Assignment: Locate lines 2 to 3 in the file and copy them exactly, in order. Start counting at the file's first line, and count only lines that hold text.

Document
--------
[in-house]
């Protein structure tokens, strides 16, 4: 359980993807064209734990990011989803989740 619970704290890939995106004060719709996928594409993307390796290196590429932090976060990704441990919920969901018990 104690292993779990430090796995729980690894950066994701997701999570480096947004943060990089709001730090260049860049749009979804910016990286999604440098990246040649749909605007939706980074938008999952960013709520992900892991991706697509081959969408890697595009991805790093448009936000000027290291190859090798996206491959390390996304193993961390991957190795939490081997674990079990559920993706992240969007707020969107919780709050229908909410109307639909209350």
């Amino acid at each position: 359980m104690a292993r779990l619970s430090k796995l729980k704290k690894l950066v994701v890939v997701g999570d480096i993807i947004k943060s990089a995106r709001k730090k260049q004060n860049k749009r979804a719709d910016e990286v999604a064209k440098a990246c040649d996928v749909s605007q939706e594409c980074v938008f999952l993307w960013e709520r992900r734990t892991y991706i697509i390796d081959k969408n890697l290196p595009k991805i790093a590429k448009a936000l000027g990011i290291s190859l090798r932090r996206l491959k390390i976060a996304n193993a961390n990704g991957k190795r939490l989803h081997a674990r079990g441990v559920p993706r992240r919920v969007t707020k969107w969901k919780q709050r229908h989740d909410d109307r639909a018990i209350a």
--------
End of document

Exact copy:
């Protein structure tokens, strides 16, 4: 359980993807064209734990990011989803989740 619970704290890939995106004060719709996928594409993307390796290196590429932090976060990704441990919920969901018990 104690292993779990430090796995729980690894950066994701997701999570480096947004943060990089709001730090260049860049749009979804910016990286999604440098990246040649749909605007939706980074938008999952960013709520992900892991991706697509081959969408890697595009991805790093448009936000000027290291190859090798996206491959390390996304193993961390991957190795939490081997674990079990559920993706992240969007707020969107919780709050229908909410109307639909209350």
């Amino acid at each position: 359980m104690a292993r779990l619970s430090k796995l729980k704290k690894l950066v994701v890939v997701g999570d480096i993807i947004k943060s990089a995106r709001k730090k260049q004060n860049k749009r979804a719709d910016e990286v999604a064209k440098a990246c040649d996928v749909s605007q939706e594409c980074v938008f999952l993307w960013e709520r992900r734990t892991y991706i697509i390796d081959k969408n890697l290196p595009k991805i790093a590429k448009a936000l000027g990011i290291s190859l090798r932090r996206l491959k390390i976060a996304n193993a961390n990704g991957k190795r939490l989803h081997a674990r079990g441990v559920p993706r992240r919920v969007t707020k969107w969901k919780q709050r229908h989740d909410d109307r639909a018990i209350a």